Surrounded by the bracing waters of the North Sea to the east, and the North Atlantic Ocean to the west and north, Scotland is a place of rugged coastlines, of mountains and valleys, and of rolling hills and green fields. The nation encompasses close to 800 islands, mostly in groups to the west (the Inner Hebrides and the Outer Hebrides) and the north (the Orkney Islands and the Shetland Islands). It’s also a locale of incongruous numbers.
At 6,158 miles, Scotland’s coastline is inordinately long compared to similarly sized countries. But at the other end of the numbers scale, another kind of “line” threads through the land. In the wild and remote Highlands, you’ll find “single track” roads, with one lane only for both directions of traffic to use. On my recent trip there, I felt as though these single tracks alone were a big part of what made Scotland my kind of spot: this is a country where there aren’t enough cars to justify a lane each way.
That wasn’t the only highway anomaly that delighted me. The wording on posted signs was often a slight bit different than it is here in the United States. Rather than “Passing Lanes” or “Turnouts,” Scottish routes had “Passing Places.”
Another figure found on the fringe edge of the number scale is the count of historic gravestones here, which are an icon of Scotland’s rich and long-standing culture and heritage. In fact, The Scottish Association of Family History Societies lists more than 3,500 known burial grounds in Scotland. To stand in any of them is to feel a documented history that stretches back further than anything we can approximate in the U.S.
In round numbers, I found Scotland to be a land of single tracks and single malts. Of far too many domestic sheep and, hopefully, widening numbers of wild cats. It’s the realm of singular standing stones and of seal-like selkies; of peculiar Passing Places and of those who passed.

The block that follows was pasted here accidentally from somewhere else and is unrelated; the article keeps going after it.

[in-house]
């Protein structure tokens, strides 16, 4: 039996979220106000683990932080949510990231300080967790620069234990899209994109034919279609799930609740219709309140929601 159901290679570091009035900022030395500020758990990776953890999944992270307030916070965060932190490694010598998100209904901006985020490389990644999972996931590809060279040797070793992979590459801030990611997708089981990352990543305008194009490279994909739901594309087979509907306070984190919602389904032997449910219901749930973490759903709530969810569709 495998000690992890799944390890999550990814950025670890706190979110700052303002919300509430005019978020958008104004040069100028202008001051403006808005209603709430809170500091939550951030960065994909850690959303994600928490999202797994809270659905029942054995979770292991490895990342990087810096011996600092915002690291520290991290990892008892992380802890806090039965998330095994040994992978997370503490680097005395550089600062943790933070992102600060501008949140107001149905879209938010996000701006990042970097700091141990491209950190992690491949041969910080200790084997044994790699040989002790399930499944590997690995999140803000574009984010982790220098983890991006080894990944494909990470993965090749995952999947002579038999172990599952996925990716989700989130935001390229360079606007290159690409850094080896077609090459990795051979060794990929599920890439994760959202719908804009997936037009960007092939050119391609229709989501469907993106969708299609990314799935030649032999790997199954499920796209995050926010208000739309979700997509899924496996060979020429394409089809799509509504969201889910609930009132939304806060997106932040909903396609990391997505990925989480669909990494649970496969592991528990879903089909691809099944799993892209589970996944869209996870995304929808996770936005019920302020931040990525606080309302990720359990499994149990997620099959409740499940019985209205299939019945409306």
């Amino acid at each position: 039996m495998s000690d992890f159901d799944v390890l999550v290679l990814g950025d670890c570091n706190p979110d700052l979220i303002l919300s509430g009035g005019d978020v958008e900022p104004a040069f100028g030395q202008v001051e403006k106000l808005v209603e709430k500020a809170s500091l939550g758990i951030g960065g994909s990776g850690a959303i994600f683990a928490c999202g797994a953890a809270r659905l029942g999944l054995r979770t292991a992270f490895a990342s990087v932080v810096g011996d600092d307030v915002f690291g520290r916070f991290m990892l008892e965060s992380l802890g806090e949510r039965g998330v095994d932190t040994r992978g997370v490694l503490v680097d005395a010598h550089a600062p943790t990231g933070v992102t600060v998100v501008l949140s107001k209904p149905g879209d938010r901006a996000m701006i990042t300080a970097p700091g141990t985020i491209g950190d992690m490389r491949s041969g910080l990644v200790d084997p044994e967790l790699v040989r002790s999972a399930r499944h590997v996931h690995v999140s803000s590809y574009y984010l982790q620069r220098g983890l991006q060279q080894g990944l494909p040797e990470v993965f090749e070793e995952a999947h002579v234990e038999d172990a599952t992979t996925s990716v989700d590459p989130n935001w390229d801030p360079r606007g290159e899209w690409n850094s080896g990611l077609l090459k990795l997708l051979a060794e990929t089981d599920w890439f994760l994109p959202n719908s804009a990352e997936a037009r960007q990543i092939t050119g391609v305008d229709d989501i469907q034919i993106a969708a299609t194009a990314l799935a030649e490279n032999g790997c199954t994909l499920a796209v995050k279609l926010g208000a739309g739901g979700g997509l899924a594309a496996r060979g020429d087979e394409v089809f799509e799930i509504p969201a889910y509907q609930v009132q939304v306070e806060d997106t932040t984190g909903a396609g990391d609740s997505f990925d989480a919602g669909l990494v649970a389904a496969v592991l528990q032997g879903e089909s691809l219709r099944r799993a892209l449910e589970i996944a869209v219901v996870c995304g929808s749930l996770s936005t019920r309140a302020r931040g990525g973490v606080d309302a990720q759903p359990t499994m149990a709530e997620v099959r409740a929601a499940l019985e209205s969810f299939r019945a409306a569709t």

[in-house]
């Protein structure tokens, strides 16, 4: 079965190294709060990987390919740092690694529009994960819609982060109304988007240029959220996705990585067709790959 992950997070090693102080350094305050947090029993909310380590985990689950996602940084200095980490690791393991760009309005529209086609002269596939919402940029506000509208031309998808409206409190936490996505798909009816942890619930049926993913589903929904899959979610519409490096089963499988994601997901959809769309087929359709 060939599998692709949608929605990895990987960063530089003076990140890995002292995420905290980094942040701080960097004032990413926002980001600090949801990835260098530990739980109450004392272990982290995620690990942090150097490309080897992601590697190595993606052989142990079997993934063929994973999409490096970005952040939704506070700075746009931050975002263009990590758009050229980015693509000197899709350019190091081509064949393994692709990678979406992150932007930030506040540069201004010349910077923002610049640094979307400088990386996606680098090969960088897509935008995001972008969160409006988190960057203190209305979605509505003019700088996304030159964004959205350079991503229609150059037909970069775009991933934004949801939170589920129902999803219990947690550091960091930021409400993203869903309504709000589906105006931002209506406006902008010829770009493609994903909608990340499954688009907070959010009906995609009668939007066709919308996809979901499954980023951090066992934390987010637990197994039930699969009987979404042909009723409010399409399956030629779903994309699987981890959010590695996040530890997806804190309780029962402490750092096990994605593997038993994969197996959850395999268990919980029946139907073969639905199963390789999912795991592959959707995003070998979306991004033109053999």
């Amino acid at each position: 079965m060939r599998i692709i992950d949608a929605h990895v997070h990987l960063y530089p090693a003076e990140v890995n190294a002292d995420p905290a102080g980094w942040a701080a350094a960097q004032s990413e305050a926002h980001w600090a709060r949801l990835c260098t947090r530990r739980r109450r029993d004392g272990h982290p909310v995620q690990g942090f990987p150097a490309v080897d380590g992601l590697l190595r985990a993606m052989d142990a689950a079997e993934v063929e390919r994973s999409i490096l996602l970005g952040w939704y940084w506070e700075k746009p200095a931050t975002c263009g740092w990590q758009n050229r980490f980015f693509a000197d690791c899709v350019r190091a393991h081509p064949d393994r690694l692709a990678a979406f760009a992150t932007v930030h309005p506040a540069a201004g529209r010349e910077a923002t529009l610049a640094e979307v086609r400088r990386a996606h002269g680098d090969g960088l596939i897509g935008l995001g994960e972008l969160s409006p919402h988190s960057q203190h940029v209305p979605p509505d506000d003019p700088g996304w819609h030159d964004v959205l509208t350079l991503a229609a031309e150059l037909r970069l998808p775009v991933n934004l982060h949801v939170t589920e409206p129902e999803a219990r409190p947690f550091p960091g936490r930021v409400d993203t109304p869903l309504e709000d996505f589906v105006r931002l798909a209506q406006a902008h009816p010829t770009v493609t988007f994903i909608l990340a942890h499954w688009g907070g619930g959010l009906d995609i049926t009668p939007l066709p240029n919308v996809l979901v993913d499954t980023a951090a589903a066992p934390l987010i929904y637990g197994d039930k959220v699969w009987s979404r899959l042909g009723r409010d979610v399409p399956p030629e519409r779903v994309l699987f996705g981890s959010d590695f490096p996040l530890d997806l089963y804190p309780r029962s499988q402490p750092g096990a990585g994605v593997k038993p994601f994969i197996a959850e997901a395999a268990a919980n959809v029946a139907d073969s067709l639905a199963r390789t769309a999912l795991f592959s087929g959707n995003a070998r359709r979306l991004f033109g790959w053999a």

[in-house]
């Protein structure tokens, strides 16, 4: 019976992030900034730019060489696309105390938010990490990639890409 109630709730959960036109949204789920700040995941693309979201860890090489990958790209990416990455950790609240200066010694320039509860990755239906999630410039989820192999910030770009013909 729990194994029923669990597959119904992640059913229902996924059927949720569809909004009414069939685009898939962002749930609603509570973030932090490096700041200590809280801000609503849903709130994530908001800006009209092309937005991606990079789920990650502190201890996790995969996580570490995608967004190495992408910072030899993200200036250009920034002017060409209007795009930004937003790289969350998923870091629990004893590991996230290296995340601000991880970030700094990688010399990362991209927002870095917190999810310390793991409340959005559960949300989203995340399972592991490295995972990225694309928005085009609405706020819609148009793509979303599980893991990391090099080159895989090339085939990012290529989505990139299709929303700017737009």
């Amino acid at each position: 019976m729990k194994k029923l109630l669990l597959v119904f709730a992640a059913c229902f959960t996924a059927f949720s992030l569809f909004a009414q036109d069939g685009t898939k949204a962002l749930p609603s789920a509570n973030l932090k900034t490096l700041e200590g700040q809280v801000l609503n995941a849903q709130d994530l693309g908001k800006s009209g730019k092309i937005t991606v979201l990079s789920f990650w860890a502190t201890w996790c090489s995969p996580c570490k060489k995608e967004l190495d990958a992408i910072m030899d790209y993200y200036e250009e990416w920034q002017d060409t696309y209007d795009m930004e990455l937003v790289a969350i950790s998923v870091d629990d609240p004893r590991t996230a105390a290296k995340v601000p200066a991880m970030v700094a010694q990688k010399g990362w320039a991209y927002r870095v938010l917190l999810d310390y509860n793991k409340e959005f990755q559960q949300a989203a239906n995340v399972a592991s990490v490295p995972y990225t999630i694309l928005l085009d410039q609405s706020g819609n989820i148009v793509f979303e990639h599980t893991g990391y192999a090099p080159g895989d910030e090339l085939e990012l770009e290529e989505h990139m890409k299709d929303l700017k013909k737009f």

Take a few moments, now, to ponder these statistics and stellar scenes from the Scottish Highlands. Next week, I’ll bring you another number from Scotland: Part Two from this integer and astonishing adventure, Scotland’s Wild Islands.
Here’s to finding your true places and natural habitats,
A multiple award-winning author and writer specializing in nature-travel topics and environmental issues, Candice has traveled around the world, from the Arctic Circle to Antarctica, and from New Zealand to Scotland's far northern, remote regions. Her assignments have been equally diverse, from covering Alaska’s Yukon Quest dogsled race to writing a history of the Galapagos Islands to describing and photographing the national snow-sculpting competition in her home state of Wisconsin.In addition to being a five-time book author, Candice's work has also appeared in several national and international publications, such as "The Huffington Post" and "Outside Magazine Online." To read her web columns and see samples of her nature photography, visit her website at www.candiceandrews.com and like her Nature Traveler Facebook page at www.facebook.com/naturetraveler.
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